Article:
While all eyes were on polarisation shaping the outcome of the Bengal elections, a key narrative that has received inadequate attention is the salience of welfare populism. Though populism is a broad distinctive conceptual category to understand political strategy and leadership styles across the political spectrum, the political leadership’s practise of distribution of subsidies, doles and hand-outs of everyday necessity to different sections of people—particularly the lower strata—for electoral benefits is popularly termed as welfare populism or freebie politics. Welfare populism has seen its most dominant and successful manifestations in the politics of Tamil Nadu and Andhra Pradesh under charismatic regional leaders like M.G. Ramachandran, N.T. Rama Rao, M. Karunanidhi, Jayalalithaa; Odisha’s Naveen Patnaik, Bihar’s Nitish Kumar and Delhi’s Arvind Kejriwal also adopted their own variant of populist policies in their states. Mamata Banerjee too has deftly used welfarism to win two back-to-back elections. She is banking on the same to win a third term.
Mamata’s ‘Paternalistic’ Welfarism
If one carefully observes the nature of welfare policies adopted by the Trinamool Congress (TMC) government in Bengal and the language of its distribution, it reflects a paternalistic style of politics of redistribution, very similar to the one practised by Jayalalithaa in Tamil Nadu. The TMC government led by Mamata has adopted a slew of welfare policies encompassing almost every major basic aspect of life ranging from food, shelter, education and health in Bengal, with some of the major ones started in the wake of the health and economic crisis due to the ongoing pandemic. The schemes include cash transfers for assisting farmers, standardisation of all pension schemes, and increase in dearness allowance for West Bengal state government employees. The food security scheme ensures food for the poor and the initiative covers 9.98 crore beneficiaries in Bengal and has served the people during the pandemic.
The TMC government had recently launched “Maa kitchen” on the model of “Amma Canteen” in Tamil Nadu, providing meals to the poor at INR 5. The government gave financial assistance of INR 1,000 each to around 1 lakh migrant workers stranded in other states during the nationwide lockdown last year. Under the rural Housing Scheme, pucca homes have been built by the government for marginalised populations, especially after the devastation caused the cyclone Amphan. Poor households get free electricity till a basic set limit and the scheme covers 35 lakh families.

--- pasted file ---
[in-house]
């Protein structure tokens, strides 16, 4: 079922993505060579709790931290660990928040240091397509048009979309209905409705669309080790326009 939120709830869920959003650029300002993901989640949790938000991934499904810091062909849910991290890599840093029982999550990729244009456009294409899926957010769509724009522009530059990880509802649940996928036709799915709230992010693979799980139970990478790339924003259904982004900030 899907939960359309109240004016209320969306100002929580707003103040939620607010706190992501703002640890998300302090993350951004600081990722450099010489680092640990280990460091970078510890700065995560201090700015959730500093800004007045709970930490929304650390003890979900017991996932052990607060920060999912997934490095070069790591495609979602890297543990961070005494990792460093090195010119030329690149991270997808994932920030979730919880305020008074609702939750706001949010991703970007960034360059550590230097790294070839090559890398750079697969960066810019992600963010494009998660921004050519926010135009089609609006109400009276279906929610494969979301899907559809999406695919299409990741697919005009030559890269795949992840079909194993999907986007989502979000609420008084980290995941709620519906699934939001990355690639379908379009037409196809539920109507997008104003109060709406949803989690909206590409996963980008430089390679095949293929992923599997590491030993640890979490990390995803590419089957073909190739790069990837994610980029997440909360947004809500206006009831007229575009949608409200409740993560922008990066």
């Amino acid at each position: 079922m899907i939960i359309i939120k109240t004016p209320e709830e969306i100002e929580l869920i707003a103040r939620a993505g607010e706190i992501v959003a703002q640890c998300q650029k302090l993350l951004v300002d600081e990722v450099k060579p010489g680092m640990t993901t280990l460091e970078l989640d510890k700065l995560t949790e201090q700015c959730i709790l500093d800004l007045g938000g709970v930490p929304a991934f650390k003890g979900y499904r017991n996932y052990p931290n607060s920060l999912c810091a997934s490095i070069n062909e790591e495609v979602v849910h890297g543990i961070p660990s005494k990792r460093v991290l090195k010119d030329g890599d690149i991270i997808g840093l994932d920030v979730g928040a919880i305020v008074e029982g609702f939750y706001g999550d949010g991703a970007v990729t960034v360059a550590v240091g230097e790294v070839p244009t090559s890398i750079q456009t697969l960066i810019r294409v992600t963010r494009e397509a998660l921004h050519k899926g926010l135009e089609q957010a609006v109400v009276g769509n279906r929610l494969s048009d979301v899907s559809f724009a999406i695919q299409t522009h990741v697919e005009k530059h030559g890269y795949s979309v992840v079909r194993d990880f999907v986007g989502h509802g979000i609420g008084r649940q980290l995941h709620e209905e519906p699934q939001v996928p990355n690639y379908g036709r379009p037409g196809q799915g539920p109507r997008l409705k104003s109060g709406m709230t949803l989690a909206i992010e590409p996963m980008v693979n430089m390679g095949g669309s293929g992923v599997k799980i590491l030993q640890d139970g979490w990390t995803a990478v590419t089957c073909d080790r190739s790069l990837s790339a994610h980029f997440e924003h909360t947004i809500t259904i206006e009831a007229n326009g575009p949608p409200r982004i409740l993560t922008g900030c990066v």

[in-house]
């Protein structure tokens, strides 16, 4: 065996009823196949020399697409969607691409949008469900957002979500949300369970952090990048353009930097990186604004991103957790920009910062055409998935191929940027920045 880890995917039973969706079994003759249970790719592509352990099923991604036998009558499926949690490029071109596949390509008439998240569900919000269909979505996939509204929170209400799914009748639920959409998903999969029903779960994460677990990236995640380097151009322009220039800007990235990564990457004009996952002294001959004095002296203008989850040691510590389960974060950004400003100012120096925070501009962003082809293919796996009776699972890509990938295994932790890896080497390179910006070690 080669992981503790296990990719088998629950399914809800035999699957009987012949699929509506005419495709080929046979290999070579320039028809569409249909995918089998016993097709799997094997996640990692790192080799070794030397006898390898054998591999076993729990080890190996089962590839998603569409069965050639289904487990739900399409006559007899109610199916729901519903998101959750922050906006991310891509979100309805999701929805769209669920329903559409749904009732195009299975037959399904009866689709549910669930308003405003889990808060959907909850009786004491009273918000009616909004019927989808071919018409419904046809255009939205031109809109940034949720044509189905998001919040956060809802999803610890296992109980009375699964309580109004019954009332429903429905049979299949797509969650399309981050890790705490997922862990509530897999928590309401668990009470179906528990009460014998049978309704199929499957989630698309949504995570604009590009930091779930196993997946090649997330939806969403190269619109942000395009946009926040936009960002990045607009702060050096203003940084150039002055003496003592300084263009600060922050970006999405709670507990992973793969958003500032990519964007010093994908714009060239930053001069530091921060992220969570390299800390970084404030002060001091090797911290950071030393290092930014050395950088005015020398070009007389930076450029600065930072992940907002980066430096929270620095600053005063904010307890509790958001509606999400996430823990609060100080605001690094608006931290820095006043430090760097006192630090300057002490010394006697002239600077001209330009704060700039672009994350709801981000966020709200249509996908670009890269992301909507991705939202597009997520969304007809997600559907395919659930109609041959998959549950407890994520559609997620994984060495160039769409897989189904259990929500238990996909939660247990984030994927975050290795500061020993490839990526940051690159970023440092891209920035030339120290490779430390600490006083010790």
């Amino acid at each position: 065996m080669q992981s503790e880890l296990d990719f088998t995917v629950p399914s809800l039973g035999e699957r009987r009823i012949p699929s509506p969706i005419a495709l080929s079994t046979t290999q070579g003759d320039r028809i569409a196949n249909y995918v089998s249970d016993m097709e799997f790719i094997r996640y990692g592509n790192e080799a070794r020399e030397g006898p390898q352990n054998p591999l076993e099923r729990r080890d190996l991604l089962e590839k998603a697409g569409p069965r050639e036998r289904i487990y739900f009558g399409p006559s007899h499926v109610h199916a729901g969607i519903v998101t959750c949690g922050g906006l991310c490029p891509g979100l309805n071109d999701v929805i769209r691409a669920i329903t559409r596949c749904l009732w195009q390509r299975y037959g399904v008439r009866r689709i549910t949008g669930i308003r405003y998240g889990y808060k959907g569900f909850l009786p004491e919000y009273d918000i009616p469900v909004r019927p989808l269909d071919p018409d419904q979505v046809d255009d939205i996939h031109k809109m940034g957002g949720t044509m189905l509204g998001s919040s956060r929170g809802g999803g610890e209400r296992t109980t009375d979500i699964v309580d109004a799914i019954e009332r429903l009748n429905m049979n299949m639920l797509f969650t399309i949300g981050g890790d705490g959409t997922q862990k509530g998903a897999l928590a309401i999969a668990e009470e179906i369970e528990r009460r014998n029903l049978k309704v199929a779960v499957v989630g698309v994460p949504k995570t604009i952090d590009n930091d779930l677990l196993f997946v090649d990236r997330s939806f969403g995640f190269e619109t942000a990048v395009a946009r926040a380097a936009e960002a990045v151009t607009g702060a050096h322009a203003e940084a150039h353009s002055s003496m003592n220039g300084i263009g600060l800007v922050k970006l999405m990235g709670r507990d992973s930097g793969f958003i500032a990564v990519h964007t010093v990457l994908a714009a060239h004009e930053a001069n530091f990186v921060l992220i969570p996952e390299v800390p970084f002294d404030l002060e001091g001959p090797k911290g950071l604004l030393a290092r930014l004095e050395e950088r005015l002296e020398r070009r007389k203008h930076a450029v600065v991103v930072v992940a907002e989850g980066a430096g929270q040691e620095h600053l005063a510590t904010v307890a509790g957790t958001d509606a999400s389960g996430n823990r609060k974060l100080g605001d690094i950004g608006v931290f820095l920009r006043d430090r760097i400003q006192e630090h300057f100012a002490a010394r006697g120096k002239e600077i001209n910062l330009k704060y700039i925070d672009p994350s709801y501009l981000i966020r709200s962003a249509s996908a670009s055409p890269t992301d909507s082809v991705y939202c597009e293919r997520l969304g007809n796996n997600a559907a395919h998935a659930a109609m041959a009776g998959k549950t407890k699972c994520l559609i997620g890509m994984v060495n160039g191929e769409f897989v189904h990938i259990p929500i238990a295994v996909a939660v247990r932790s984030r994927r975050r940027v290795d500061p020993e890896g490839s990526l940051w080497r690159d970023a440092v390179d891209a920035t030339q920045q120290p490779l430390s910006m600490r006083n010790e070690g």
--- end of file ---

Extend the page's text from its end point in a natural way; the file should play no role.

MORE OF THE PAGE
Similarly, in the field of education, schemes like free school uniforms to more than 8.12 crore school children since 2011 and a grant of INR 10,000 to each student studying in Class XII of government-aided or sponsored schools and madrassahs to purchase tabs or smartphones—for access to online education in light of the pandemic—and scholarships to different students, are the notable ones. Schemes under which students were given bicycles for travelling to school and financial assistance is given to poor girls has been very popular and have had 67,96,966 beneficiaries so far. The scheme for girls to get INR 25,000 for their marriage has over 8,49,138 beneficiaries. There is also unemployment assistance of INR 1500 per month for youth that has served 1,81,477 beneficiaries so far. Health has assumed importance in the TMC government’s welfare policies, especially after the COVID-19 pandemic as five lakh health insurance schemes have been launched for every household in the state along with free “Eye Health for All” covering over eight lakh poor people.
Further, more than one crore minority students have availed State scholarships and free accessories for school. Since 2012, imams and muezzins have been getting monthly allowances and houses in the state and, recently, it has been extended to Brahmin priests and priests of other communities. Last year, the government launched popular schemes to allow for the benefits of the government’s policies to reach right at people’s doorsteps. More than 2.75 crore people attended 32,830 assistance camps organised at the gram panchayat and municipal ward levels across the state for availing various such schemes. All these schemes were announced and implemented in the name of TMC’s leader Mamata Banerjee in the manner of her extending her paternal protection and care to the masses as the ‘guardian’ of the people.